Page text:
# What is the physical difference between an airplane having let's say 150 horsepower to an airplane having 250 horsepower?

I was wondering what defines horsepower in an airplane piston engine and how can it be changed?, is horsepower changing during flight?

## 2 Answers

Horsepower in airplane piston engine is defined as in any other piston engine. A piston engine realizes a certain moment at certain RPM. When you multiply that (actually M[Nm] * ω[s-1] = P [W] ---> P [W] * 1.341 = HP). That's why in a 150 HP engine, you don't realize 150 HP at all RPMs, only at certain RPMs (usually near max RPM).

Furthermore, if an airplane flies 300KTAS (~160m/s) at max power, 250HP (~185kW), you will get thrust:

T = P/v = 185/160 = 1.156 kN

For the same velocity, a 150 HP (~110 kW) engine will give you:

T = P/v = 110/160 = 1.156 kN = 0.687 kN

See the figure below, it's a sample that shows drag that you need to overcome with your thrust at different velocities. It's for an example 700 kg airplane at 100 m ASL (above sea level) with 150HP or 250HP engines. Of course, the 250HP one will weigh more, but I've ignored that for this example. Max throttle assumed, though you can change it during flight. One throttle (power) setting will give you max range, another will give you max endurance, while max throttle will often give you best manoeuvring performance.

Hope that answers your question. Have a nice day!

• You should add that the power is also dependent on throttle position. A piston engine may run at max power rpm and still make a fraction of max power if there is no load . – Jpe61 Dec 12 '20 at 15:49
• Thanks a lot :) – Ted Staggs Dec 12 '20 at 21:42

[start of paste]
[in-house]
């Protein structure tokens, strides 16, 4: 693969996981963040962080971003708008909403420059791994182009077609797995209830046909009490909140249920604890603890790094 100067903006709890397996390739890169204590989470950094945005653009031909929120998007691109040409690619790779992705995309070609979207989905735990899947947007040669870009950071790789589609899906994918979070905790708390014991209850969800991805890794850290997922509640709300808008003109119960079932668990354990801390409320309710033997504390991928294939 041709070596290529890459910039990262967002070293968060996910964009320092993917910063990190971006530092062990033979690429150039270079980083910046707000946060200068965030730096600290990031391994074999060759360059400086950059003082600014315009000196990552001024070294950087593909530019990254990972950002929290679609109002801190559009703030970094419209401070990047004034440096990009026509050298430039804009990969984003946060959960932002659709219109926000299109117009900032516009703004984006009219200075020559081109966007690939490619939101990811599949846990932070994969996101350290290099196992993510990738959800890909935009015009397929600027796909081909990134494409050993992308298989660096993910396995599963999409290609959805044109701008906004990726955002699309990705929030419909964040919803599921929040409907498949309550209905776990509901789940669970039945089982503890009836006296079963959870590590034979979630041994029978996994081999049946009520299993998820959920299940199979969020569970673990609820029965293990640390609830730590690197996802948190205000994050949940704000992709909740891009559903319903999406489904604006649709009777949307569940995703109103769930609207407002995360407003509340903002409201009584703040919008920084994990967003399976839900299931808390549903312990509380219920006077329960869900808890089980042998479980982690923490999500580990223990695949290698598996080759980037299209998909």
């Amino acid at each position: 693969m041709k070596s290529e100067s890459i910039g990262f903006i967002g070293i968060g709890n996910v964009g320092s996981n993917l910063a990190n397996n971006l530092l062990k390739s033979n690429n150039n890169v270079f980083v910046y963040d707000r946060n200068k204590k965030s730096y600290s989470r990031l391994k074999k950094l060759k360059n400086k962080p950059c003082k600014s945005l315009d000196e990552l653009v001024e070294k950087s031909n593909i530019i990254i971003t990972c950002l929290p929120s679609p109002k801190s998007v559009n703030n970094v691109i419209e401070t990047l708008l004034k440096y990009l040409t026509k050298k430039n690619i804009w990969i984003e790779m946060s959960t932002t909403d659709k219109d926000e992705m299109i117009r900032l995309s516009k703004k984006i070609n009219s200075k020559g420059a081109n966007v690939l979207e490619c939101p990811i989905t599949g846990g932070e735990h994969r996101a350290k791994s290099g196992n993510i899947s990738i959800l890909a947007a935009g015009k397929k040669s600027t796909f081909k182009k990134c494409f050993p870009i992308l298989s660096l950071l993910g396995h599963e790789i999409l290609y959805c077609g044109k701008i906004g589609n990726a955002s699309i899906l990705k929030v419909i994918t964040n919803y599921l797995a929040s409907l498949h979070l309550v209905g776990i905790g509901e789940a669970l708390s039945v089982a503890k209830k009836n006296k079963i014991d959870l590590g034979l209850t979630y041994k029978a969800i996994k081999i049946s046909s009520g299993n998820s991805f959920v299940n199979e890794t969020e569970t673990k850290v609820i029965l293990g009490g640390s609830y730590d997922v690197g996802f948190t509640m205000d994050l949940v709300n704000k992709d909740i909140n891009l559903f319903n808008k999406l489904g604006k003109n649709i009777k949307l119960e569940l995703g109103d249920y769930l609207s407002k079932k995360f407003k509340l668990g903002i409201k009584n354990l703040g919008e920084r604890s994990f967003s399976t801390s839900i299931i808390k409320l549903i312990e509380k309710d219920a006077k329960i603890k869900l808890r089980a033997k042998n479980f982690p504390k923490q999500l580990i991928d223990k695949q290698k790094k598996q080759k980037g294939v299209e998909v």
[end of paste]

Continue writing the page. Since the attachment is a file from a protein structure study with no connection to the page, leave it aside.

Horsepower is torque x RPM so it changes with throttle and RPM.

The published value is the maximum horsepower rating, and is the rating of particular engine at wide open throttle at sea level, and redline RPM, on a standard day (59F, 29.92" of mercury).

They have large cylinder volumes to produce torque at low RPMs to accommodate direct drive propellers. Normally aspirated aircraft engines are, roughly, 1/2 HP per cubic inch, which varies somewhat depending on compression ratio. A higher compression ratio, requiring 100 octane fuel, will be a bit more than .5 hp/cu in. For example, an 80 octane Lycoming O-320 is 150HP maximum with 320 cubic inches, or .46 hp/cu in. The newer 100 octane O-320s have 160 hp due to a higher compression ratio and so are at .5. A 100 octane Lyc O-360 with 360 cubic inches is 180 hp or .5 hp/cu in, and the 200 HP version is .55 hp/cu in (due to different valves plus a higher compression ratio).

So, as a rough rule of thumb, the engine's horsepower rating tells you, mainly, that the displacement in cubic inches is approximately the rating x2, give or take say, 5-10%, for a normally aspirated direct drive engine.

To get significantly above that requires reduction gearboxes to allow the engine to spin (pump air) faster and if you look at a geared engine like the Rotax 912, you are getting about double the power per displacement, or 1 HP per cu in (80 hp from 79 cu in).

• Thanks a lot : ) – Ted Staggs Dec 12 '20 at 21:42
• Another related rule of thumb that can come in handy is specific fuel consumption. If you use the typical value of an air cooled carbureted aircraft engine of about .45 lbs/hp/hr, you can make a pretty close guess at the airplane's fuel consumption in cruise. For a 150 hp engine at 75% power, = 112.5 hp, times .45 = 50 lbs/hr, or a bit less than 8 us gal/hr, which is pretty typical for a Cessna 172. Fuel injected engines are slightly better, maybe .43. Modern car engines are in the mid-high .3s, diesels low .3s. 2 strokes and turboprops are gas guzzlers, in the .5-.6 range. – John K Dec 13 '20 at 1:07